It’s hard for some people to accept change, regardless of the facts on the ground. The revised Mustang V6 with the 3.7L engine had been out for almost two years before I drove it; I avoided it only out of stupidity and prejudice, the reason that most “car guys” write off perfectly good vehicles that don’t fit their pre-conceived notion of what makes a good car or fits their image. What a terrible mistake I made.
The current Mustang V6 has as much in common with the secretary-spec ‘Stangs of the past as a Big Mac does with a filet from Morton’s. We all know the specs by now; 305 horsepower, 280 lb-ft of torque. A 6-speed manual and a 0-60 time just the wrong side of 5 seconds. This one has the LSD rear end and Recaro seats, but sadly, no Brembos. That’s about as quick as a 2005-era Mustang GT with the 4.6L V8.
The 3.7L V6 isn’t melodious or soul stirring (and really, what V6 is?) – and the soundtrack is a little more 370Z than 302 – but there’s plenty of power available for everyday situations. The glorified boat anchor known as the 4.0L would never be considered a joyful experience in any galaxy, and certainly didn’t have the muscle to hustle the previous V6 ‘Stangs with the kind of pace possessed by the new one.
The real joy isn’t so much power or character of the engine, but what it allows the rest of the car to achieve. Set fairly far back in the engine bay, the lighter V6 gives the car a nimbleness not see in other Mustangs. One drive reveals a lighter nose, and a more “flickable” nature that makes the Mustang V6 a joy in its own right when it comes to corners. No, it will never be a lithe little rollerskate like a Toyobaru, but the conventional wisdom that the V6 ‘Stang is a plodding troglodyte is patently false.
On the other hand, the V6 is not the $19,995 cure-for-all-ills that its relentless advocates make it out to be. For one, the model you see above, which still lacks the Brembos needed for track work, comes in at about $27,000. The interior, without the touch-screen version of SYNC, is decidedly spartan. Someone who has grown up with Japanese cars, such as myself, with find the kinesthetics of the car to be strange; it doesn’t steer or ‘feel’ like what we’re used to, and the view out the hood, with the long, wide, snout will seem utterly alien.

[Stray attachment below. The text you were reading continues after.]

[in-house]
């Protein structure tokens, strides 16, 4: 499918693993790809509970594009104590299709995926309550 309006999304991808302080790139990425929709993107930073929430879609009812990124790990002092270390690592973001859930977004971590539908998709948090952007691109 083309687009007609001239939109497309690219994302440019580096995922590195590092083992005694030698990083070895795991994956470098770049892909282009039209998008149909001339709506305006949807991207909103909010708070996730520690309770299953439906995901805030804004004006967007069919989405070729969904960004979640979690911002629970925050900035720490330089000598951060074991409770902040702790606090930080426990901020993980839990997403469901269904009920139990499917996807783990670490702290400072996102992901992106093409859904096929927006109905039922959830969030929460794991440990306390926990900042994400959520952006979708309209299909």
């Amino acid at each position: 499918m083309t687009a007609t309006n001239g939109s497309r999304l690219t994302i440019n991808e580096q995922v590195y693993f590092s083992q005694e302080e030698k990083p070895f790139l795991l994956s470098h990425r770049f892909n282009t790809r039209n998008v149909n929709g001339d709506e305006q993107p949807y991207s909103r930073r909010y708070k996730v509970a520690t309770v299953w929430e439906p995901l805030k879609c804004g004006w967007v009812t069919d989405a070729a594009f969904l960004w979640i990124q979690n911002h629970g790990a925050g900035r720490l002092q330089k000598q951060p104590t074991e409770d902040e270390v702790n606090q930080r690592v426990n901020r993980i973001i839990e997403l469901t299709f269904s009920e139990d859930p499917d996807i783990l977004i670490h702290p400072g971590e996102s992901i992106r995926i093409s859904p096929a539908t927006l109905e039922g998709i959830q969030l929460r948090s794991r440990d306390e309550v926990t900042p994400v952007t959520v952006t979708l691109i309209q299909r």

Of course, there was a great big question mark when it came to the matter of exhaust noise. How can something so trivial and intangible matter so much? For myself and many others, the V8 rumble is integral to the Mustang experience. As sharp and aggressive as the six sounds the whole “I coulda had a V8!” notion lingers in the air like the world’s most unfortunate compromise. It is petty and capricious to say so, but a V6, while acceptable and welcome in something like a Hyundai Genesis Coupe, will never satisfy me in a pony car.
With that said, it would be unfair to knock the V6 Mustang for not making the right noise. Everything else; the power, the handling and certainly the price, is on point. It looks, feels and performs every bit like a real Mustang, even it doesn’t quite sound right. It’s absurd to think that such a capable car is being relegated to rental car lots across the country.
If the base V6 Mustang is this good, it’s hard to imagine what the future holds; this car with an Ecoboost would be formidable, like a Grand National with the wrong badge. It may not make the right rumble, but as a product of the import tuner heydey, wastegates and spooling noises do it for me all the same.